The Theosophical Forum – February 1940


What may be called the scientific age began (roughly) somewhere about the time of Francis Bacon, and has been characterized by a view which looked upon man as a being living in a world of dead matter and mechanical forces entirely external to himself. Whereas in other times this sharp separation between man and his world did not exist, but man was regarded as being part of nature, and nature was regarded as being alive, sentient, responsive. This view was regarded by the scientific age as superstitious, supernatural, poetic, sentimental.

We are now showing signs of a return to the older view. Whatever people's theories may be, their actual experience has never failed to give support to the older view. Certain people have a natural sympathy with certain objects, certain kinds of materials: it may be with plants and trees, it may be with wood or metal; or with fluids or chemicals or electricity or dry goods, or what not. These people are able to handle their materials and to evoke sympathetic response therefrom, where other people fail to do so. Such sympathies can be indicated by astrologers in the horoscope. Again, we find that we establish a sympathy or mutual understanding or friendship with our own tools — typewriter, razor, pen — and are reluctant to lend them for use by strange hands. We may be ashamed to speak of these things, and may treat the matter jocularly — the perversity of inanimate objects, and so forth; but nevertheless we are guided by them.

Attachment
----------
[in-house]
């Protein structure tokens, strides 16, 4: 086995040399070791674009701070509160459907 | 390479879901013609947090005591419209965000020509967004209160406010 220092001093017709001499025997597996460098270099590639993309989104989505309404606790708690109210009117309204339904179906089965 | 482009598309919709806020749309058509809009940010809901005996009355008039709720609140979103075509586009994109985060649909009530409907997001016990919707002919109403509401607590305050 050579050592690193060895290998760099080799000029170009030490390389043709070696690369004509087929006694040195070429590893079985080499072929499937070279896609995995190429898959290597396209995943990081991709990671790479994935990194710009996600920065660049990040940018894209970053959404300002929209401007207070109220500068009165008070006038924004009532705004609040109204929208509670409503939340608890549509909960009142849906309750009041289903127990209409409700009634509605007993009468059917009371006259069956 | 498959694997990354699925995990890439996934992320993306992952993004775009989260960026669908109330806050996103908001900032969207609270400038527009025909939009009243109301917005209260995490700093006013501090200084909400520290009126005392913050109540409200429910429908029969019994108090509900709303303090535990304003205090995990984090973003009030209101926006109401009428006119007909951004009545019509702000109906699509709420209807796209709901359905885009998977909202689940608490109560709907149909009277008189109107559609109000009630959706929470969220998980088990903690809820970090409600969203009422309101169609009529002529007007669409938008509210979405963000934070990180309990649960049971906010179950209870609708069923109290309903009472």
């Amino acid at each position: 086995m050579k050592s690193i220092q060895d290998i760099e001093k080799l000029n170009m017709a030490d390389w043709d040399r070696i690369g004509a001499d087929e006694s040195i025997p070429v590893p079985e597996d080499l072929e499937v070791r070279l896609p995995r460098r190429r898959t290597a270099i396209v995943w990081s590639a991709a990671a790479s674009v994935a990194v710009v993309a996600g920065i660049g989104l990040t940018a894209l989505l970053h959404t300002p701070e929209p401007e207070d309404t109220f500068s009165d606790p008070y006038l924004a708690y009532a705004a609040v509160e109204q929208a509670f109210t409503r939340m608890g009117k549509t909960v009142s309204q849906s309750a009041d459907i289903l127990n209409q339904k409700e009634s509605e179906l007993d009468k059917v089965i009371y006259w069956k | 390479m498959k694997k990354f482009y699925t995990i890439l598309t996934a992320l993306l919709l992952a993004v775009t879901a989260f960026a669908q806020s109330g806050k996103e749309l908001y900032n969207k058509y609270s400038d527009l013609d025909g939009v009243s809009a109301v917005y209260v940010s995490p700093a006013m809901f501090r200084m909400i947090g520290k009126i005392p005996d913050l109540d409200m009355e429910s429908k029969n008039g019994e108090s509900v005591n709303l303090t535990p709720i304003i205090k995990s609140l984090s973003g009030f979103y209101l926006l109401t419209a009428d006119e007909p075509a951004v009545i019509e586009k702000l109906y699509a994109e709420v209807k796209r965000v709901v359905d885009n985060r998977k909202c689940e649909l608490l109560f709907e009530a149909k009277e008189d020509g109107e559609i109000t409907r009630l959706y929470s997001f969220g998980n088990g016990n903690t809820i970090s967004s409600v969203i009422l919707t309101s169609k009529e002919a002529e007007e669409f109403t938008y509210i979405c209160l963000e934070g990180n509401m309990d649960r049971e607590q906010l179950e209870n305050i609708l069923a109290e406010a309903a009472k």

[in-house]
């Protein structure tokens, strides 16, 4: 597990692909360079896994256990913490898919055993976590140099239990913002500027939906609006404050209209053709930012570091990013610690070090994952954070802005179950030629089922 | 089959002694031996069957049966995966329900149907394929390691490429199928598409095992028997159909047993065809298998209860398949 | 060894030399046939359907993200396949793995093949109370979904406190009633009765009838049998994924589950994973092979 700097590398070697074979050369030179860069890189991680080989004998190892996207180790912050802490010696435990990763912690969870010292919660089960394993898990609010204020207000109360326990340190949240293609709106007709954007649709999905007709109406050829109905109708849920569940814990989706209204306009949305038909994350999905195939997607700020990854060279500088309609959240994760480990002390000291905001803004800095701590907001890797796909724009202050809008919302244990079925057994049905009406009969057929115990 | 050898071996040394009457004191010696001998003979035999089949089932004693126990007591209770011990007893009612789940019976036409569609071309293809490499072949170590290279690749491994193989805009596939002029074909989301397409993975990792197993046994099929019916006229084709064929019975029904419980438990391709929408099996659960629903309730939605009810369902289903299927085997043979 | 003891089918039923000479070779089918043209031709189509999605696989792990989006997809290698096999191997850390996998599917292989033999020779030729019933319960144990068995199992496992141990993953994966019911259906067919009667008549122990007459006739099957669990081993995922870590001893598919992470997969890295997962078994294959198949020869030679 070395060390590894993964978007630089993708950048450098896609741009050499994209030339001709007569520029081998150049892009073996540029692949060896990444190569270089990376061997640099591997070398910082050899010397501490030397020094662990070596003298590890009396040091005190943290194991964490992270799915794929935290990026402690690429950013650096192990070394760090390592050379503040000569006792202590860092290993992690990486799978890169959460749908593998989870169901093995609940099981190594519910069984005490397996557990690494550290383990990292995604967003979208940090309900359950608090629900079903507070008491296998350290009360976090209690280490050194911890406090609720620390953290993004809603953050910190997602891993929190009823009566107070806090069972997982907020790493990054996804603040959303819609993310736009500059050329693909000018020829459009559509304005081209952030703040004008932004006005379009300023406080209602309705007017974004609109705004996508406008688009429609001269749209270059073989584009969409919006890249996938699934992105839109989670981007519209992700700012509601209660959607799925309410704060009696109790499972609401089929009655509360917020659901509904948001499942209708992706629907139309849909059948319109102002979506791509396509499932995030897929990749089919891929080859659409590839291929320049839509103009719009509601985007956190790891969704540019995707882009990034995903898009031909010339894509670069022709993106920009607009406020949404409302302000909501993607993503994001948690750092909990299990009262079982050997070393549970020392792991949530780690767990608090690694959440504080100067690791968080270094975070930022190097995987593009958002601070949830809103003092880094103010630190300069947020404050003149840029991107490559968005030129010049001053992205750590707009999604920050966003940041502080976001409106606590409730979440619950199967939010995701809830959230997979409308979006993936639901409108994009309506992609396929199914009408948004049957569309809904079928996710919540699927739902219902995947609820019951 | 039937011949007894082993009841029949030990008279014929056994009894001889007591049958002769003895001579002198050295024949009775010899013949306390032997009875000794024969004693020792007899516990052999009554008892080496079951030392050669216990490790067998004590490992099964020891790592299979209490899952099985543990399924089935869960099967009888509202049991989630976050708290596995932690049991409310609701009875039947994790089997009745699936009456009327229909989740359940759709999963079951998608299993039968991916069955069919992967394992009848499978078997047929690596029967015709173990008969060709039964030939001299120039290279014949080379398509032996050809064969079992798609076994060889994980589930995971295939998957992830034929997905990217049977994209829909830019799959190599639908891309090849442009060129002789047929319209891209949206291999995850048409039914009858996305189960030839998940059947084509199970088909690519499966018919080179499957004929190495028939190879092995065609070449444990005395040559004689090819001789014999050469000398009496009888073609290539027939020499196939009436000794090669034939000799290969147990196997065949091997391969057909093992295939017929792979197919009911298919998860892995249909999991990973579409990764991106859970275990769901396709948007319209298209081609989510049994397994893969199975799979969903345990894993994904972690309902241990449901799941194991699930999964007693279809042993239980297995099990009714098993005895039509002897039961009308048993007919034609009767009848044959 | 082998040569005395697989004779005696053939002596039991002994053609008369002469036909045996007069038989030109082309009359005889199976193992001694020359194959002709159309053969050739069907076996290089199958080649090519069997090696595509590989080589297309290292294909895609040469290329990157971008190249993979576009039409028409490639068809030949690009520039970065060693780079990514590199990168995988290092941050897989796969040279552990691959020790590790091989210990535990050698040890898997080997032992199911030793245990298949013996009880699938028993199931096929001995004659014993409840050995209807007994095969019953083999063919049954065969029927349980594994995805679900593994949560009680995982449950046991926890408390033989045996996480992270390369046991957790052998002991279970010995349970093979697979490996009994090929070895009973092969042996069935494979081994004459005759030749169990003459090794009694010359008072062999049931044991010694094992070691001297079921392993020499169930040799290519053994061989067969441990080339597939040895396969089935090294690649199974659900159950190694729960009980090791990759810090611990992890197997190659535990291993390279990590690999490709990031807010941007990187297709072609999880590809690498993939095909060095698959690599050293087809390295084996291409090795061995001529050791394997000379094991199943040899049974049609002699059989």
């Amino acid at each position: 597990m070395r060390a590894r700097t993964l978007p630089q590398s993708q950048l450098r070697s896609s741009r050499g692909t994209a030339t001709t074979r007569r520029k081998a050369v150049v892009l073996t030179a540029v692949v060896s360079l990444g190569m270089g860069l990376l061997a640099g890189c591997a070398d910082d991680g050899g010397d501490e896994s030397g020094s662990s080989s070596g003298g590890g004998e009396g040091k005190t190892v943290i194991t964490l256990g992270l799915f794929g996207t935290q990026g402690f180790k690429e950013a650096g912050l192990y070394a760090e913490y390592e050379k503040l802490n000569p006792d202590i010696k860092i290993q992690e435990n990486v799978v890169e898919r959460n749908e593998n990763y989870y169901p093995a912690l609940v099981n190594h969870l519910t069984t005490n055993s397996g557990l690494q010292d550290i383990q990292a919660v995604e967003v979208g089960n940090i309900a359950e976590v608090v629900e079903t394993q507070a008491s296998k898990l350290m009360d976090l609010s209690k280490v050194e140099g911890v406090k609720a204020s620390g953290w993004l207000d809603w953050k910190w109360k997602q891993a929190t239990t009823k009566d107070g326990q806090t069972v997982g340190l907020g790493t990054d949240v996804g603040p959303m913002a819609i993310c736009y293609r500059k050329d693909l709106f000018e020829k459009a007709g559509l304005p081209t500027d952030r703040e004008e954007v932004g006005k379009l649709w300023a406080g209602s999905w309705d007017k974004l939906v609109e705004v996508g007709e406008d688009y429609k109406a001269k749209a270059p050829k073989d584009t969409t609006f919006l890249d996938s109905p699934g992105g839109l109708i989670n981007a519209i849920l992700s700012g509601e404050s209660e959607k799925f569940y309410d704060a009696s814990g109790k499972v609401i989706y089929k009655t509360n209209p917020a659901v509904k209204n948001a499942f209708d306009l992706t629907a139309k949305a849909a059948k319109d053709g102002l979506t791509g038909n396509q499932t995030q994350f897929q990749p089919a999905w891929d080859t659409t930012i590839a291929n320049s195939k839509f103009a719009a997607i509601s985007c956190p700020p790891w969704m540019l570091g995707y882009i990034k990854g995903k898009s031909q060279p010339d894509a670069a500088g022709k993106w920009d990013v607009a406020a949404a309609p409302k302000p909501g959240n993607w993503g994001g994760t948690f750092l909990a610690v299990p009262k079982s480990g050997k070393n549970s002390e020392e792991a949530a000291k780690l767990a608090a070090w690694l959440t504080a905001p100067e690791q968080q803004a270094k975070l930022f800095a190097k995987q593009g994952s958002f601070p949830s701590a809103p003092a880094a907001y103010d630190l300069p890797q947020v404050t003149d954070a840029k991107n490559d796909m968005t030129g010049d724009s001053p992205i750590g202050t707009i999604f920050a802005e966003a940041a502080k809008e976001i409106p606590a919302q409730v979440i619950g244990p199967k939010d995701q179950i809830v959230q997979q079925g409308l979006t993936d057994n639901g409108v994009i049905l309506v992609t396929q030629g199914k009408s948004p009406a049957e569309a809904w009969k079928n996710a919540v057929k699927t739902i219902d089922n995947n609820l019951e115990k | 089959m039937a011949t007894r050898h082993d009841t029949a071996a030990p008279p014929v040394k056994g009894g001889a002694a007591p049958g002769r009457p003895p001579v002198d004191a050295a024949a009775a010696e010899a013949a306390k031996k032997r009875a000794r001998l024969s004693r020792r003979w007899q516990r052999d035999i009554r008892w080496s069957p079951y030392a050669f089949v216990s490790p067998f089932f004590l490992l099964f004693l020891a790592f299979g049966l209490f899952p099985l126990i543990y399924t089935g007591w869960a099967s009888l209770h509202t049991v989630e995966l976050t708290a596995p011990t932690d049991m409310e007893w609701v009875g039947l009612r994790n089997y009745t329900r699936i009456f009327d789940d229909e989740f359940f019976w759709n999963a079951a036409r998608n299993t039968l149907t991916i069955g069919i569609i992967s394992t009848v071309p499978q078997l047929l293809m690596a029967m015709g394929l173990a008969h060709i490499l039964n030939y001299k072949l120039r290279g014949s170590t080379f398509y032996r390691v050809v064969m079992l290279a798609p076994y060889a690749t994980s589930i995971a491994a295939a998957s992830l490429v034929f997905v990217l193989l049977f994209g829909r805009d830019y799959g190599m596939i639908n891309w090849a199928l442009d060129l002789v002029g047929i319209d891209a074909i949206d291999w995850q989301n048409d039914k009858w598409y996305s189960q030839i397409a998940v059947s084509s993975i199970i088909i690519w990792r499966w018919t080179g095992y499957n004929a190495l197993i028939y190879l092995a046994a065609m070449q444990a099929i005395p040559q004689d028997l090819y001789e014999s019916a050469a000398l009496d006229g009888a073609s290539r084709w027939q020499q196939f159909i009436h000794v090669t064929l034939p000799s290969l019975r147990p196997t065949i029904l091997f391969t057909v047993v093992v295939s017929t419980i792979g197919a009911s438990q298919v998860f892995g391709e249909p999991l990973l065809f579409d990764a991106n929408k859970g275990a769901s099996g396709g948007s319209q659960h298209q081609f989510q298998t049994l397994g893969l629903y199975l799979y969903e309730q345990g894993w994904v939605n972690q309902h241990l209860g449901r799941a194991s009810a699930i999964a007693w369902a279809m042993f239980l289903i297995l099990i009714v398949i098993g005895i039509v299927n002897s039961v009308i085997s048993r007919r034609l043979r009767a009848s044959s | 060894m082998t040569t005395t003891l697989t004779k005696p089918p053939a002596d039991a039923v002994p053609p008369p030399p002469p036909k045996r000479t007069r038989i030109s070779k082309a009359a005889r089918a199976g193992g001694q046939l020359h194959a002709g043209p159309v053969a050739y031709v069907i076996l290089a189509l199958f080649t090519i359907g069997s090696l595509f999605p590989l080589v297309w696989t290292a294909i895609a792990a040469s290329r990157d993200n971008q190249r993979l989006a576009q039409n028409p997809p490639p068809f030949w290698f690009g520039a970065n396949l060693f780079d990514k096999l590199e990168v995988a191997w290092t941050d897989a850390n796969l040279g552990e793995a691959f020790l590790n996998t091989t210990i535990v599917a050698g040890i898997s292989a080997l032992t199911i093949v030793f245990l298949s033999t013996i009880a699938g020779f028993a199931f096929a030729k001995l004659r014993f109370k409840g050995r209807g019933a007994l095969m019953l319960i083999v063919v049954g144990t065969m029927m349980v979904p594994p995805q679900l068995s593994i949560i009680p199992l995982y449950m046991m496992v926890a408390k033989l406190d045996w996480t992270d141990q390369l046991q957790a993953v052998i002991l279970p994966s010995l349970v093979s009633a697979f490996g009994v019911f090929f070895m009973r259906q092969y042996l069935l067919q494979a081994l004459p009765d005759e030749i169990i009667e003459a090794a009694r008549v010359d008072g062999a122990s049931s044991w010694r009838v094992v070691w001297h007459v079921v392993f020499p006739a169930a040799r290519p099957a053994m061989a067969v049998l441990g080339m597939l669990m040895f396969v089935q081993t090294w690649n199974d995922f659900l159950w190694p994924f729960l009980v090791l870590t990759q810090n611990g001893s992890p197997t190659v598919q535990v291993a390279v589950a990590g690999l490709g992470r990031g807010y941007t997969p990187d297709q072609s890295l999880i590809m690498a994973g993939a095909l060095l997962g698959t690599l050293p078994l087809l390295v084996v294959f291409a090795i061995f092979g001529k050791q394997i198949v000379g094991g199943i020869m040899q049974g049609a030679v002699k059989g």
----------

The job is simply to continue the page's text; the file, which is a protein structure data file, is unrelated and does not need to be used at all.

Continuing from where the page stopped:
If it is the animal kingdom that is spoken of, then no one has any doubt that the animals respond sympathetically, so that one man may be able to handle dogs, horses, etc., and another not. Descending a degree we come to the plant kingdom. Some people can make anything grow anywhere; some people seem to have a deadly influence on plants. In the mineral kingdom, the world of so-called inanimate matter, the responsiveness there is even less, but still there is response; the question is one of degree, and there is nowhere that we can draw a sharp line.

Theosophists speak of elementals, without having particularly clear-cut ideas of what they mean. These are beings with a certain limited amount of intelligence, which operate in nature and are essential for the workings of things. They fit in very well in the gap left by the scientific explanation of the universe; for science measures the operations of forces but does not know the origin of the forces.

In this view, the material world ceases to be so much dead matter outside of ourselves, and becomes a member of the great family of living beings. We can get into sympathetic relation with it. There can be no doubt that, by living with a wrong idea of nature, we have thereby shut ourselves out from much knowledge; but it follows that, once we have begun to entertain a juster view, we shall enter a path that will reveal to us things we did not see before.

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